The rise of self-efficacy: patient-partner efficacy dynamics in a cardiac rehabilitation context
LE3 .A278 2019
Bachelor of Science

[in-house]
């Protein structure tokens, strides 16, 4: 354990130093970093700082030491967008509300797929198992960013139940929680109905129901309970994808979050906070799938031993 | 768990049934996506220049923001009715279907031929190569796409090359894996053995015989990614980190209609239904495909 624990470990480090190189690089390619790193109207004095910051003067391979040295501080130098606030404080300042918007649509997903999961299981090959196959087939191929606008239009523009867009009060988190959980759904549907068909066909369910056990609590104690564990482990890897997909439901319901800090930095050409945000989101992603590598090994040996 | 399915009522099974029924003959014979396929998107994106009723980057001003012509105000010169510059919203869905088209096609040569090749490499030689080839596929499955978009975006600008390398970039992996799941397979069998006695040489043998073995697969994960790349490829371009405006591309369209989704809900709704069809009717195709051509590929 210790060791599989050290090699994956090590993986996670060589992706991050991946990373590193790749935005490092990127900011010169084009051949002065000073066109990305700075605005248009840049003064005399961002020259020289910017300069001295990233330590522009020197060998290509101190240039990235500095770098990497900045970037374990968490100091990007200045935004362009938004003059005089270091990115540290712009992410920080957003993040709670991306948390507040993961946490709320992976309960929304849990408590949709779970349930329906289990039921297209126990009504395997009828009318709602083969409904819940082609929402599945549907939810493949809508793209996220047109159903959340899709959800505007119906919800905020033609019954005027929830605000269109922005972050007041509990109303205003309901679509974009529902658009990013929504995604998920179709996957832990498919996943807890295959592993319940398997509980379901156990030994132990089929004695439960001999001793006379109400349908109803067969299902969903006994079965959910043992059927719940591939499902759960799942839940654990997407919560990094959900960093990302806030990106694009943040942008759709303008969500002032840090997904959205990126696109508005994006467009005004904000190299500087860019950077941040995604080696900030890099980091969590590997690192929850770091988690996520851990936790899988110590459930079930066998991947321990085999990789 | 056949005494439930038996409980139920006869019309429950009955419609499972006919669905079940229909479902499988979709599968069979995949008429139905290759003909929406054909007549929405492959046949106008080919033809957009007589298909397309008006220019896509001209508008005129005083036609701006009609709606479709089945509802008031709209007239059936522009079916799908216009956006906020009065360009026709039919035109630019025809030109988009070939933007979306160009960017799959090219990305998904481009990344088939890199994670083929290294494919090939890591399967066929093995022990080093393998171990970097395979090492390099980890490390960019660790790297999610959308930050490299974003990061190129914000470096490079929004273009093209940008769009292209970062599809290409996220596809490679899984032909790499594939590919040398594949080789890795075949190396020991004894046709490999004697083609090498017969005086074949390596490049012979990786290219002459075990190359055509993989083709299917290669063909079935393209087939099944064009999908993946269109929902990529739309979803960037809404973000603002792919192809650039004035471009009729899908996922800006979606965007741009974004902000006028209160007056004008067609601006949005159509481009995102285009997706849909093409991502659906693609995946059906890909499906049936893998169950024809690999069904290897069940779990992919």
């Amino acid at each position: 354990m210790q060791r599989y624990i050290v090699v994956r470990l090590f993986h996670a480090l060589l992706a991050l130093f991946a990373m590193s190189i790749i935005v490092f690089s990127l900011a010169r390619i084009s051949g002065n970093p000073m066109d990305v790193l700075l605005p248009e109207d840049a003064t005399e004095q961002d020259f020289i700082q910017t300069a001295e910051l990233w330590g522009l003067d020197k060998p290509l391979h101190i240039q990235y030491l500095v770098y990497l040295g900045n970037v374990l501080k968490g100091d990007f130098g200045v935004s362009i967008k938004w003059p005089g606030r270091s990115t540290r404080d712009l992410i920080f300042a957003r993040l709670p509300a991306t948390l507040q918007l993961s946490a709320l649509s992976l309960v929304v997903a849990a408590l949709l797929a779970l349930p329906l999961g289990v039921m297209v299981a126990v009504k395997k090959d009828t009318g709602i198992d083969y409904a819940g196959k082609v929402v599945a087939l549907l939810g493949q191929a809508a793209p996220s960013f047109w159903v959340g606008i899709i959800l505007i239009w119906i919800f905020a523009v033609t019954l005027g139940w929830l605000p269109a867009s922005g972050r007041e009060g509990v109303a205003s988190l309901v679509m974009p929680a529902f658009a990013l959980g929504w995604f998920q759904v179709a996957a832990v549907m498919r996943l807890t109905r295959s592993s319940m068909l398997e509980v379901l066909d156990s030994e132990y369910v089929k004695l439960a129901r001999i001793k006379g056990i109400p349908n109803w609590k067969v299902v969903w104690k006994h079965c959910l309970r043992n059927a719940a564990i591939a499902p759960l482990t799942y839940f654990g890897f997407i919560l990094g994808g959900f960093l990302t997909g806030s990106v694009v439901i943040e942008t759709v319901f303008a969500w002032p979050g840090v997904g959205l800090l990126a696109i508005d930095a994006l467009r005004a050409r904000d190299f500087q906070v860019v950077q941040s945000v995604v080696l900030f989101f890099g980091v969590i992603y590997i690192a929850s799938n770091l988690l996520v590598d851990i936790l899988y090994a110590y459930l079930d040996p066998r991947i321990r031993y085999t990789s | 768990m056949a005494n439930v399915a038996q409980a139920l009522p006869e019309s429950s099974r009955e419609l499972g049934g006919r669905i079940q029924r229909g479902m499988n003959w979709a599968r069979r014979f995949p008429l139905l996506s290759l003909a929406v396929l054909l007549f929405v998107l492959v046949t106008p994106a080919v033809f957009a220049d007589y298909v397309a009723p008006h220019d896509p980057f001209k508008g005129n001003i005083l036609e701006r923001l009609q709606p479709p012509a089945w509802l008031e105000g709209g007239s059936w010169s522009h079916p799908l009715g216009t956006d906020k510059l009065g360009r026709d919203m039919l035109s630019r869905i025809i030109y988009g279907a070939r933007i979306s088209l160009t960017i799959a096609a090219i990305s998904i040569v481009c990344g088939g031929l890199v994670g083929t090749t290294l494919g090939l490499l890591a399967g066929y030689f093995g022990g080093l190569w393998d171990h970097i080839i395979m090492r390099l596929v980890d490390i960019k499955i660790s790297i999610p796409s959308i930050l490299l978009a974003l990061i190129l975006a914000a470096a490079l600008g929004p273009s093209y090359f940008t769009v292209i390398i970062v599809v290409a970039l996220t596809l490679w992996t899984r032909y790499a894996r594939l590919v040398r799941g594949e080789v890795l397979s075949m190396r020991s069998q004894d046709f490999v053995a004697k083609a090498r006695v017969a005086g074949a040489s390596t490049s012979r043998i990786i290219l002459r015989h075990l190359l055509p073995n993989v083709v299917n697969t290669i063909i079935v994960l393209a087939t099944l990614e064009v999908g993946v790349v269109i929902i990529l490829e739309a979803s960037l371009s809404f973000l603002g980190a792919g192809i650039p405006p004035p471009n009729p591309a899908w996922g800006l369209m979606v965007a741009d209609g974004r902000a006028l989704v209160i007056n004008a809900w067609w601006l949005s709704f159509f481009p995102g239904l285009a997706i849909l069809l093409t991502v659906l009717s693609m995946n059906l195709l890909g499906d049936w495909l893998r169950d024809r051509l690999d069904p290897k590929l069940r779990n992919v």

This thesis, completed in response to rising incidences of heart disease, is part of a larger study of factors predicting successful outcomes following participation in a cardiac rehabilitation program involving both patients and their support partners. Data were collected using self-report surveys, along with 6-minute walk test results collected by hospital staff. In this study, both self-efficacy (i.e. belief in one’s self) and relation-inferred self-efficacy (RISE; i.e. the perceptions the patient has of their partners belief in them) were examined to determine how they relate to outcomes and whether agreement between the two variables predicts better outcomes overall. Main hypotheses stemming from the previous literature include: (a) higher self-efficacy and RISE will both be related to better outcomes; (b) congruency between self-efficacy and RISE will be associated with better outcomes, particularly when the congruence is found at higher levels of self-efficacy and RISE; and (c) should there be discrepancy between the variables, higher RISE will be associated with better outcomes. The data were analyzed using polynomial regression with response surface analysis with two separate outcome variables of self-reported exercise and 6-minute walk test. Results pertaining to the 6-minute walk test were not statistically significant. With self-reported exercise as the outcome variable, (a) correlational results were insignificant, and thus could not establish a relationship between levels of RISE and self-efficacy and outcomes; (b) a trend was evident wherein increased congruency between levels of self-efficacy and RISE was marginally associated with improved self-reported (p=.09). When there was a discrepancy, contrary to expectations, (c) it was found that outcomes were significantly better when self-efficacy levels surpassed those of RISE(p=.05). This research contributes to the wider literature on efficacy dynamics and congruence in eliefs. Further, it has the potential to inform clinical programs in the future and opens the door to a variety of avenues for further research in various clinical and sport contexts.
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